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Speaking of Verizon, the company has just updated it FiOS mobile app so customers can steam and watch shows they have recorded back home on their DVRs when they are out and about with their mobile devices.

Also streaming, Netflix but up a blog post this week describing its efforts to increase the quality of the video flowing over broadband connections while reducing data use by 20 percent. A story on the Variety site explains the project in detail, which basically amounts to different encoding rules for different types of video content, because after all, as a Netflix manager says, “You shouldn’t allocate the same amount of bits for ‘My Little Pony’ as for ‘The Avengers.’”

Rumors about next spring’s expected Samsung Galaxy S7 phone are beginning to emerge, and the whispers make the new model sound not unlike the iPhone 6s. According to The Wall Street Journal, Samsung is adding a pressure-sensitive screen, ala 3D Touch, and a high-speed charging port. A retina scanner for biometric security may also be in the works. Samsung is also appealing its recent patent-case loss to Apple, and is going all the way to the Supreme Court. No word yet if the Supremes will take the case.

And finally…what’s everybody doing this weekend?

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PTJ 165 News: Stream On

Oh, cord-cutters, could it be? Time Warner Cable is reportedly testing an Internet TV service this week, which would allow subscribers to go over the top and stream their television programs without having to have a cable box. All you need is a supplied Roku 3. TWC  isn’t commenting yet, but as reported by the Tech Times site, the so-called “Starter TV” package will cost $10 a month on top of usual broadband costs, and the service tiers go from there.

The Roku 3 may have gotten tapped for the rumored test, but the Roku 4 has now rolled out, bringing its 4K video streams with it. CNet reviewed the new model and said that the Roku 4 is the best way to ultra high-def 4K video at the moment —but it wasn’t so hot with voice search or gaming. But the 4K picture is nice, when you can find 4K content to watch.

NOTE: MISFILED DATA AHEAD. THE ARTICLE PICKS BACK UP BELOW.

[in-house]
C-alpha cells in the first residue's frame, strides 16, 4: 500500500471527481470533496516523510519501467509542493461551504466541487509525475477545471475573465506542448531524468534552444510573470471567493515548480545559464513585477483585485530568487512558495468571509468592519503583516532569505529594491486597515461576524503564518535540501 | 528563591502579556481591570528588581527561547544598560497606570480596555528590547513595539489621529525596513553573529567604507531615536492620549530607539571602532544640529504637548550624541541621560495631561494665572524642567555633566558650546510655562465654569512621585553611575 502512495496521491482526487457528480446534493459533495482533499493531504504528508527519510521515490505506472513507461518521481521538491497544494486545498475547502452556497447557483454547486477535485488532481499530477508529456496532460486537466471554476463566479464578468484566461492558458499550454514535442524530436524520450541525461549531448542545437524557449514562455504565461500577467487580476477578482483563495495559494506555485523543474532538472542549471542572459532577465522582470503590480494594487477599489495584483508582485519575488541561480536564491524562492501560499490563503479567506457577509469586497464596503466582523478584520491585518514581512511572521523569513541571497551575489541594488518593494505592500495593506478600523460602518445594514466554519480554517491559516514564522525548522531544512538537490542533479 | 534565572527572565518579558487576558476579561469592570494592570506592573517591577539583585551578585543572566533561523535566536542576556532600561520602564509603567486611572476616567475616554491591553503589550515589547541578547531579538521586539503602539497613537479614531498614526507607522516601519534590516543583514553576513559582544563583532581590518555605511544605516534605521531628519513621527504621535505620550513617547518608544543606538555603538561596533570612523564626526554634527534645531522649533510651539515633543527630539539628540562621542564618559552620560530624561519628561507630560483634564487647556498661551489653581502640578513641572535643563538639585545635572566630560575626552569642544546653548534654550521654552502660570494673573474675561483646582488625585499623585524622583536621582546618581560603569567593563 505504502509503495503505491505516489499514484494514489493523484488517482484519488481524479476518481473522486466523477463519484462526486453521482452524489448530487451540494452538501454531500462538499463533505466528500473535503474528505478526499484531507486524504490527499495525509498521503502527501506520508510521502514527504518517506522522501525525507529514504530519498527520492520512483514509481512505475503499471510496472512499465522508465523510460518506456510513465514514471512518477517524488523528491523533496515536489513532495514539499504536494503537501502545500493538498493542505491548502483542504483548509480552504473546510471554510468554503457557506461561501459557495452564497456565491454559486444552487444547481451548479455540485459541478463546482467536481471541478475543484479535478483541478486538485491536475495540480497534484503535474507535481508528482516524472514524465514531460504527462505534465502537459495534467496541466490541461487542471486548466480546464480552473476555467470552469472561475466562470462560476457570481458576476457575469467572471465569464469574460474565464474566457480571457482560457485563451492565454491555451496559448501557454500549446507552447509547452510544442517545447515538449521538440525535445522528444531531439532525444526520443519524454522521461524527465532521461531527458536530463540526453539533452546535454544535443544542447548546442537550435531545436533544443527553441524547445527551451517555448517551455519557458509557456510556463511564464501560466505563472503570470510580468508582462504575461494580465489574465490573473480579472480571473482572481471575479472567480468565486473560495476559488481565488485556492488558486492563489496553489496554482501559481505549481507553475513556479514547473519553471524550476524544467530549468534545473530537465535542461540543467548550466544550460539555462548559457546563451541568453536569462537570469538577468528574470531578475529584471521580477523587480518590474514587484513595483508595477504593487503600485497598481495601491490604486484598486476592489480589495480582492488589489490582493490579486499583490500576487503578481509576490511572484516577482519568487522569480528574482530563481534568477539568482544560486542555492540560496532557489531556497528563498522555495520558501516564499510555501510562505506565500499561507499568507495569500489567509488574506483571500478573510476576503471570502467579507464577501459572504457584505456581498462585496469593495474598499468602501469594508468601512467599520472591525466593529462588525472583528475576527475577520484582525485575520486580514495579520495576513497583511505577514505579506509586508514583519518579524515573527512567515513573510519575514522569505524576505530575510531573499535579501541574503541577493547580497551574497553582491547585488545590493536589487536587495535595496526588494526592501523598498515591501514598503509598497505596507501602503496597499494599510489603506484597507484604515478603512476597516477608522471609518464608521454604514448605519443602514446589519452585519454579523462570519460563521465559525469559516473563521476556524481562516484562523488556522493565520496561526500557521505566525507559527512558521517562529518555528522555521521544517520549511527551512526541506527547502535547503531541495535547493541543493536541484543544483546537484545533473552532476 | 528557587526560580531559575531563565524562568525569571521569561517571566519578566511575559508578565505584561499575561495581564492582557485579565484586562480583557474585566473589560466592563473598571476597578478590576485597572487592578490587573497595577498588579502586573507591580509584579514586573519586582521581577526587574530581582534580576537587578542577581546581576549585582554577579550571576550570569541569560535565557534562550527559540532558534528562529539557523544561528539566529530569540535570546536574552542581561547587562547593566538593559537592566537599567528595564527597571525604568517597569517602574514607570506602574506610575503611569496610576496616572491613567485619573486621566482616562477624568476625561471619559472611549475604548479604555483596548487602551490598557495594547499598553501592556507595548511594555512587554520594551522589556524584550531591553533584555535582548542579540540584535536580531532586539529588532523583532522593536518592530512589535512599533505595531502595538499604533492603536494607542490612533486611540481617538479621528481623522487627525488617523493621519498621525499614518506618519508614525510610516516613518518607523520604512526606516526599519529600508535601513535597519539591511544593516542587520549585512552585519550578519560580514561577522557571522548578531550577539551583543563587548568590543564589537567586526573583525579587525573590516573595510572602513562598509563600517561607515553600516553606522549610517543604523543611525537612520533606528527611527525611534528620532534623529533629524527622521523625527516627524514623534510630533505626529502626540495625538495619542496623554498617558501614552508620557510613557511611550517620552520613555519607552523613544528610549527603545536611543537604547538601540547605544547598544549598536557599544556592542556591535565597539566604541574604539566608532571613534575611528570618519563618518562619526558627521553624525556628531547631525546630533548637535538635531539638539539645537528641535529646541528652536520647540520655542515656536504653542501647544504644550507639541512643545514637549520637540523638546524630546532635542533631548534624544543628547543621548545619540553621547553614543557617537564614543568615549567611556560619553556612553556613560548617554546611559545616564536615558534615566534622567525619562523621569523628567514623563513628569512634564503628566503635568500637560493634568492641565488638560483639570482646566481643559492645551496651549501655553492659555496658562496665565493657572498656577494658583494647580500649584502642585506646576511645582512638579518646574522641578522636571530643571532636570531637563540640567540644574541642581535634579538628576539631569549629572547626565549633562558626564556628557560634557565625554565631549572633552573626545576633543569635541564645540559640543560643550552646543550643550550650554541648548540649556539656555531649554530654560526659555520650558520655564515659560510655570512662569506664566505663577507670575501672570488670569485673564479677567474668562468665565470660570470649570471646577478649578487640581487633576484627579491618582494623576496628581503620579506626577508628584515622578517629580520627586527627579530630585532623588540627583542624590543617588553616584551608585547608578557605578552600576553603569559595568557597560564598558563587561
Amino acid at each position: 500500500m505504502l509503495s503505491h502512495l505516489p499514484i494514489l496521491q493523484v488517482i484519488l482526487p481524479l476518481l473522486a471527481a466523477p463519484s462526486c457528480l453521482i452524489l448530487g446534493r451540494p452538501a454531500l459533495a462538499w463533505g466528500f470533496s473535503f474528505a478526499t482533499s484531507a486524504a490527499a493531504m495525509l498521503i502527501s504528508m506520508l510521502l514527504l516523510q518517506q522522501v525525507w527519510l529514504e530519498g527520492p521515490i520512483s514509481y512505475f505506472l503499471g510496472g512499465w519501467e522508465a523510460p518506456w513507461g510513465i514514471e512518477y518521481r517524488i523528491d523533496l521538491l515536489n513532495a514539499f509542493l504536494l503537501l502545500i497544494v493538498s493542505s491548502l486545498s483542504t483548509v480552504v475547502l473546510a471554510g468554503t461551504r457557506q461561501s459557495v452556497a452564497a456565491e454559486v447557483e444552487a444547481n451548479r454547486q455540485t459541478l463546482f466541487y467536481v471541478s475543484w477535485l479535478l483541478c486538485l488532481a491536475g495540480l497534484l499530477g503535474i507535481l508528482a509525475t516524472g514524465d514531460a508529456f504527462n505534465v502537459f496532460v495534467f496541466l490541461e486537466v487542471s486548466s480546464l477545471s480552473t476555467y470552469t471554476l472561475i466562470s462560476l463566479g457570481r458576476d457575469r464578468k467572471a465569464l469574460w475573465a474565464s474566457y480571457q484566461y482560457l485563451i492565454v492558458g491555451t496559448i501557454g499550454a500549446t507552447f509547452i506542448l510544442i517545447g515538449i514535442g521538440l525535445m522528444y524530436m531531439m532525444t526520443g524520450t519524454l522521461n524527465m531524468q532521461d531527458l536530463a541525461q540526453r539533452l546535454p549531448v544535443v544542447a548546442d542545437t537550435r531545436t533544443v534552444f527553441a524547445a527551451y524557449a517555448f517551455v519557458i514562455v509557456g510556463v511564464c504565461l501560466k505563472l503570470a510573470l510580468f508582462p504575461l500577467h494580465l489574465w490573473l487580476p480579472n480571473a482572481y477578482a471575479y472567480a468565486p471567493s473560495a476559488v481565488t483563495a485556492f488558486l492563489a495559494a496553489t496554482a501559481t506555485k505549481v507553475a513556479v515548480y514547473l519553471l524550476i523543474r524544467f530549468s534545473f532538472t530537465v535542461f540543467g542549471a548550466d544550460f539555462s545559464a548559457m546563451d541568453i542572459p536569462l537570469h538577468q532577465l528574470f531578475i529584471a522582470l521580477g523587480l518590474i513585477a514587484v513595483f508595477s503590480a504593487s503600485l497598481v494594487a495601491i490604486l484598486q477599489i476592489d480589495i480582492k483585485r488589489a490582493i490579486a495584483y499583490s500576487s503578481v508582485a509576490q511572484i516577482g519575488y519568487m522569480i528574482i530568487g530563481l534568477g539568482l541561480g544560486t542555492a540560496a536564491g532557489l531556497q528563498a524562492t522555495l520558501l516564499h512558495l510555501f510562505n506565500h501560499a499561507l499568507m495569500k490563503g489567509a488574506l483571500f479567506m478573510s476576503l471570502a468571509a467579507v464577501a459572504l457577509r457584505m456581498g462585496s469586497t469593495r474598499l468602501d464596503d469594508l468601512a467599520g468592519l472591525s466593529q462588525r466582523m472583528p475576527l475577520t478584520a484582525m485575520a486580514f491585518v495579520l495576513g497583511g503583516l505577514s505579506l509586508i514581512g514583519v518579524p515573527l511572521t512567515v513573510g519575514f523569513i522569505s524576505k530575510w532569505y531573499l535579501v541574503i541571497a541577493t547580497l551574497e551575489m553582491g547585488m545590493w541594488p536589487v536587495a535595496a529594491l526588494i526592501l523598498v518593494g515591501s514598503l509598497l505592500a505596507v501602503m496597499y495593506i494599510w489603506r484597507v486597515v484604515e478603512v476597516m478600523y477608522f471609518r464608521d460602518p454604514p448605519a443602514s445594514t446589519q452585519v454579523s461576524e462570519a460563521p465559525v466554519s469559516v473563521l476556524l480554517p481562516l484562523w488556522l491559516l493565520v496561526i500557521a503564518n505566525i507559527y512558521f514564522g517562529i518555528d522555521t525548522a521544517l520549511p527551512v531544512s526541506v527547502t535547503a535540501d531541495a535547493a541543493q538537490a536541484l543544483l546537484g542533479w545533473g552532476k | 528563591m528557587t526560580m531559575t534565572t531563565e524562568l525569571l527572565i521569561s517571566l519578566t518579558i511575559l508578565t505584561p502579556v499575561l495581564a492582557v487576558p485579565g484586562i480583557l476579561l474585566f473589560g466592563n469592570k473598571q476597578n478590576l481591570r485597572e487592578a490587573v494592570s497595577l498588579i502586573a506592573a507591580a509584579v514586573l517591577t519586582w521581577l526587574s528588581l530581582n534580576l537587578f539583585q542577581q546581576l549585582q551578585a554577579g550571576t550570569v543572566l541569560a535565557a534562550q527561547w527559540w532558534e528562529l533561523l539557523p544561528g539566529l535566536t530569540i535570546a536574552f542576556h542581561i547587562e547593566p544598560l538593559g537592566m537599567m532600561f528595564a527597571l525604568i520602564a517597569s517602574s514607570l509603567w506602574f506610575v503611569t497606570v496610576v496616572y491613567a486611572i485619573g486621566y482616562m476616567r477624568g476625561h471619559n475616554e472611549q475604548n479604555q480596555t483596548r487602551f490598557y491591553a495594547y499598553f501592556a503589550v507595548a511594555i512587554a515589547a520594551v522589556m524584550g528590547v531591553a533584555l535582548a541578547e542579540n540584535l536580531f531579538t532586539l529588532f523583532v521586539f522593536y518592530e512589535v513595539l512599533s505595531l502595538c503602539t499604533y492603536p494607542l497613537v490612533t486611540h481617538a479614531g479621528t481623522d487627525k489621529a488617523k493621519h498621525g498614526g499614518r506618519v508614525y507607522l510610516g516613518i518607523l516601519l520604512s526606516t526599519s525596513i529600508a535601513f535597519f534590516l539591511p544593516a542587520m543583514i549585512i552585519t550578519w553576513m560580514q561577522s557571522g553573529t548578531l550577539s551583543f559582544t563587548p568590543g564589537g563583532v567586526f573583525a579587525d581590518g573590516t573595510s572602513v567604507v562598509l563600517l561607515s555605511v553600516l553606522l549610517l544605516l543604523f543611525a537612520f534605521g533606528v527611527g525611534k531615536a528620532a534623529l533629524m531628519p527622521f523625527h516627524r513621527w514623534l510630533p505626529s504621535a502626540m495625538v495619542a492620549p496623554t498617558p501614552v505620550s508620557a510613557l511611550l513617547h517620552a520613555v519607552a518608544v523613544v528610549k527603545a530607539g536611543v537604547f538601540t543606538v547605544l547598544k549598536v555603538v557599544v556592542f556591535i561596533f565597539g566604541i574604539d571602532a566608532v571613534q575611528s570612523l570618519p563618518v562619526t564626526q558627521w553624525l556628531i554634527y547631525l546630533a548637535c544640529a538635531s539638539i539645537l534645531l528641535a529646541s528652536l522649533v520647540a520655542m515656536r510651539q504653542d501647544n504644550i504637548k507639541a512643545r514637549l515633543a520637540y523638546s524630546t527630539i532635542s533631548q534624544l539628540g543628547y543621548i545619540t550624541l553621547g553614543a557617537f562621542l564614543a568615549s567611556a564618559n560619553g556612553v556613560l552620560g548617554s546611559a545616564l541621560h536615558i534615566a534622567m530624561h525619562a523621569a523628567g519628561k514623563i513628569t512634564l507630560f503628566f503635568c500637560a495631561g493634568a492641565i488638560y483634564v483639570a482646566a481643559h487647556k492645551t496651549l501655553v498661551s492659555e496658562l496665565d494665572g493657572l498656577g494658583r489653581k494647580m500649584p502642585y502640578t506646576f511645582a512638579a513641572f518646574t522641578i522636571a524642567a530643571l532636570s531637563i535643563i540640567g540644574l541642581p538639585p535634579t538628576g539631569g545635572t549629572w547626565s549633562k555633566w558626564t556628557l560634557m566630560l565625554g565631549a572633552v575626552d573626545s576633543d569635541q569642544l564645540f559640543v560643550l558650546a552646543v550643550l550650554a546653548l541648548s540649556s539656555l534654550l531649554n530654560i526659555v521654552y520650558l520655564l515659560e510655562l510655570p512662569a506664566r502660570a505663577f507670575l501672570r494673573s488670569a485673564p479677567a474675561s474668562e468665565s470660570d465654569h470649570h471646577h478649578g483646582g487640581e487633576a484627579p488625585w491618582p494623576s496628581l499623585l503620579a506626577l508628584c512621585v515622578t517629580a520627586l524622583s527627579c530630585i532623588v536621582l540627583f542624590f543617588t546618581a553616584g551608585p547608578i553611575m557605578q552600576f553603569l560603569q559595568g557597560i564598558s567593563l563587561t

The fourth generation Apple TV went on sale this week. Pre-orders started Monday and units were expected to start arriving October 30th.  VentureBeat reports that the remote is radically different than previous models and that iPhone owners can set the box up over a Bluetooth connection with the phone held near the Apple TV. Brian X. Chen of The New York Times reviewed it as well.

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Thinking of cutting the cable cord but are afraid of losing your cable-comany DVR box? Consumer Reports has an article on DVRs you can use to record shows from over-the-air signals.

You do need broadband to stream TV with these new boxes, but New York State Attorney General Eric Schneiderman is looking into the speed claims made by Verizon Communications Inc., Time Warner Cable Inc., and Cablevision Systems Corp. because maybe, you know, connections aren’t as fast as advertised. Stay tuned.

Meanwhile, over in Europe this week, the European Parliament voted against a set of amendments intended to protect “net neutrality” in the EU. Proponents of Net Neutrality were critical, those against said the proposed legislation was too vague. Also getting legal, another class-action lawsuit against Apple over the Wi-Fi- Assist feature in iOS 9 that turned out to be eating through user’s mobile data plans if left unattended.

Speaking of mobile data hogs: Facebook is rolling out is redesigned and expanded the notifications tab in its Android and iOS apps. A blog on the company site says the notifications will include things like friends’ milestones, sports scores, reminders about your favorite TV shows, upcoming events and whatnot – just like Google Now already does.

Samsung is not letting everyone else have Big Tablet Fun without it. On the heads of the iPad Pro and the 27-inch Lenovo table-top tablet, Samsung is reportedly working on a Galaxy View model with an 18.4-inch screen. Images of the Galaxy View are online.